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Chicago-Style Bagels? Tilly’s Brings Solid Bagels To South Loop By ‘Not Trying To Be New York’

Former fine dining pastry chef Hannah Tillett hopes her quarantine sourdough recipe will make her South Loop shop a bagel destination.

Mike Banaszak and Hannah Tillett have been growing their bagel business since the pandemic.
Hannah Tillett
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SOUTH LOOP — A former fine dining pastry chef is on a mission to move the city up the bagel ranks with the first “Chicago-style bagels.”

Baker Hannah Tillett has seen success with her pop-ups and ghost kitchen, which specializes in bagels. Now she and her fiancé, Mike Banaszak, are opening Tilly Bagel Shop in late July or early August at 34 E. Balbo Drive, on the ground floor of a Columbia College student building.

The pandemic-boredom-born Instagram business has had runaway success with its sourdough bagels, which “have a good crust on the outside of them, aren’t too dense on the inside and are a little fluffier with a good chew,” Tillett said.

“The No. 1 thing with our bagels is that we’re not trying to be New York,” Tillett said. “This is our own version because Chicago deserves its own good bagels.”

Credit: Hannah Tillett
A collection of Tilly Bagels.

Tilly Bagel Shop’s has traditional plain, everything, sesame seed, poppyseed and garlic rosemary varieties, Tillett said. But it also has designer flavors: There’s a cacio e pepe bagel rolled from black pepper sourdough and baked with parmesan cheese, a cheddar bagel and a pizza bagel featuring mozzarella, pepperoni and a sun-dried tomato dough, Tillett said.

The shop will also have its own cream cheeses — including caramelized onion and jalapeño flavors — and customers can complete their orders with staples like lox or bacon, egg and cheese, Tillett said.

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Regular bagels start at $3.50 each, and speciality bagels are $4, Tillett said. A half-dozen runs $17, and a dozen will be $27.

Credit: Hannah Tillett
The “Cacio e Pepe” bagel at Tilly Bagel Shop.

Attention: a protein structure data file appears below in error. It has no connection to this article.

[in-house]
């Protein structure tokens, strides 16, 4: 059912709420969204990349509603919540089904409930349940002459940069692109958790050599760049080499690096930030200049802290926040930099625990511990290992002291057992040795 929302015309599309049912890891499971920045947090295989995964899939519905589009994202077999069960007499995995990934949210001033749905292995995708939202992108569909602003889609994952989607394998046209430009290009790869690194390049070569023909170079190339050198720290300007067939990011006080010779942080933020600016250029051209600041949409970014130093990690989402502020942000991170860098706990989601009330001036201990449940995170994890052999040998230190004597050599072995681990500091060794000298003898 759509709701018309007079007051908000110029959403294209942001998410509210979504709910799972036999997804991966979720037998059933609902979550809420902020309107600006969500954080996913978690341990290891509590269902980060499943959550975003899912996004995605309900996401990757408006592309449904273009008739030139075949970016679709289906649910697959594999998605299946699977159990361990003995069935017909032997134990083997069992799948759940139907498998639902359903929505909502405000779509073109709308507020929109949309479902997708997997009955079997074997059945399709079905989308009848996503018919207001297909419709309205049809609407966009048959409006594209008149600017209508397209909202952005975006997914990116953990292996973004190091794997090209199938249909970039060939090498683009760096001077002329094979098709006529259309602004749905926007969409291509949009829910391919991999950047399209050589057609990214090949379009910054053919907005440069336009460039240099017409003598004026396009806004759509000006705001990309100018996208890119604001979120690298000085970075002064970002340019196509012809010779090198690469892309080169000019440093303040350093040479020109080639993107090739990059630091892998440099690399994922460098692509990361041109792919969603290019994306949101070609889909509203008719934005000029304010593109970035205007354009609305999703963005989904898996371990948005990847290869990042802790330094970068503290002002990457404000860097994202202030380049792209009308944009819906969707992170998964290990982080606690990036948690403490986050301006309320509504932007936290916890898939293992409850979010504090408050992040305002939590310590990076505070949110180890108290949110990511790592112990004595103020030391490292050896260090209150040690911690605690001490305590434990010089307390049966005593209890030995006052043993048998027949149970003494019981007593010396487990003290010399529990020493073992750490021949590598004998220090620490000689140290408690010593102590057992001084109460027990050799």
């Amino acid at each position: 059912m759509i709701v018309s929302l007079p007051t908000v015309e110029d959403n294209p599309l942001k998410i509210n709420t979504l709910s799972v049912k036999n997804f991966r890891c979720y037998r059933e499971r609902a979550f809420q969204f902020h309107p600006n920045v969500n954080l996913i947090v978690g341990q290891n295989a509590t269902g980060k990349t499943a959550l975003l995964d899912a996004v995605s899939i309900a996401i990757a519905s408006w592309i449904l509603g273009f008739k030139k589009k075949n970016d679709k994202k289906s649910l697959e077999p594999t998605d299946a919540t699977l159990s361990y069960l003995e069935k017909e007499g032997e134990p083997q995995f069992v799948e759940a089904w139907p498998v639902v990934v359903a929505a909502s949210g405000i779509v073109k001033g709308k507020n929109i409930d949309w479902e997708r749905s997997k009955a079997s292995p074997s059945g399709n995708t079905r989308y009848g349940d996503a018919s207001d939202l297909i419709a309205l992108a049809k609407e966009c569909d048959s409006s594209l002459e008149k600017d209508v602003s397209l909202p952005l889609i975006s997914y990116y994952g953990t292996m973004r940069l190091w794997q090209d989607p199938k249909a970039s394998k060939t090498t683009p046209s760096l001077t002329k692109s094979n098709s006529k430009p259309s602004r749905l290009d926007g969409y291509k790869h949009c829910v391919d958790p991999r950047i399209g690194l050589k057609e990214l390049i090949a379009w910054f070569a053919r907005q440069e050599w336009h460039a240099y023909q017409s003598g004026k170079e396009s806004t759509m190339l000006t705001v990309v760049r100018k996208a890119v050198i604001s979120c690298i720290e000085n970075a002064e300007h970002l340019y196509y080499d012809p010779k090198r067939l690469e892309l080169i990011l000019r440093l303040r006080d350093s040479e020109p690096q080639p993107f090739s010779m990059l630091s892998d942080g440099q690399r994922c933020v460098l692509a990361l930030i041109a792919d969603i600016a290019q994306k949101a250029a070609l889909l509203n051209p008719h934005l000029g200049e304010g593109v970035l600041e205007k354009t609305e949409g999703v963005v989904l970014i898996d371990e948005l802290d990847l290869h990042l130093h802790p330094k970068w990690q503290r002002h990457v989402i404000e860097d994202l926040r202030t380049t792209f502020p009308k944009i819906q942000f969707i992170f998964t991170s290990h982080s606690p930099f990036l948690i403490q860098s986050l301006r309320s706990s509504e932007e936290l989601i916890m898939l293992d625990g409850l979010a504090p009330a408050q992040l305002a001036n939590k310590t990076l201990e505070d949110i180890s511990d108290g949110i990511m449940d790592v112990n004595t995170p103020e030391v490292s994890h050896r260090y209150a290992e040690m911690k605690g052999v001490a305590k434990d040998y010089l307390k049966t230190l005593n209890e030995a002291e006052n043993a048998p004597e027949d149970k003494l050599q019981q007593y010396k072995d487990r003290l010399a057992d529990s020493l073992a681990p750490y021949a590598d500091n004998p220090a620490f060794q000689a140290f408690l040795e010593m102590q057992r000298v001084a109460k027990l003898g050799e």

Tillett — who has worked as a pastry chef in acclaimed restaurants Girl & The Goat, Marisol and Boka — has her own theories for why Chicago bagels don’t seem to rise above the rest.

“I don’t want to knock anyone, and there are great places in Chicago, but generally there’s more of a focus on the bagel sandwich than the bagel itself,” Tillett said. “On the East Coast, there’s bagel places everywhere. They originated there; that helps.”

But Tillett’s Chicago-style bagels have a unique shaping process, with the sourdough rolled into balls before being stretched back out into bagels, she said. For those still skeptical: The shop will feature an open-concept design where patrons can watch a team of bakers roll fresh bagels each morning, Tillett said.

The bagels rise before being boiled, topped and baked, Tillett said.

Credit: Hannah Tillett
The upcoming storefront for Tilly Bagel Shop, 34 E. Balbo Drive

Tillett, who is from Florida, said she grew up enjoying a brown bag of bagels with family every Sunday in the Sunshine State, which “has a lot of people from the East Coast who bring their bagels with them.”

After finishing her culinary degree, Tillett moved through top Chicago kitchens, but she was furloughed during the pandemic. The baker started rolling bagels at home because “it was almost like meditation,” she said.

Passing the bagels out to family and friends soon led Tillett to “selling them through Instagram DMs” and at local farmers markets, she said.

“I would bake them at the home in South Loop and bike around town delivering,” Tillett said. “It all started as a pandemic hobby.”

Credit: Hannah Tillett
Bagel power couple Mike Banaszak and Hannah Tillett have been staples at local farmer’s markets.

Tillett soon moved into a ghost kitchen and has now partnered with Banaszak, an architect, to design their shop from scratch.

The shop will also sell coffee from local provider Sparrow Coffee Roastery, Tillett said.

Tillett said she’s most looking forward to hiring a staff and teaching them her secret bagel recipe.

“It’s exciting, it’s nerve-wrecking, but I’m ready. I want to make this a place where aspiring bakers can have a career,” Tillett said. “And whenever people from the East Coast try the bagels and tell me they love them, that’s the best compliment.”

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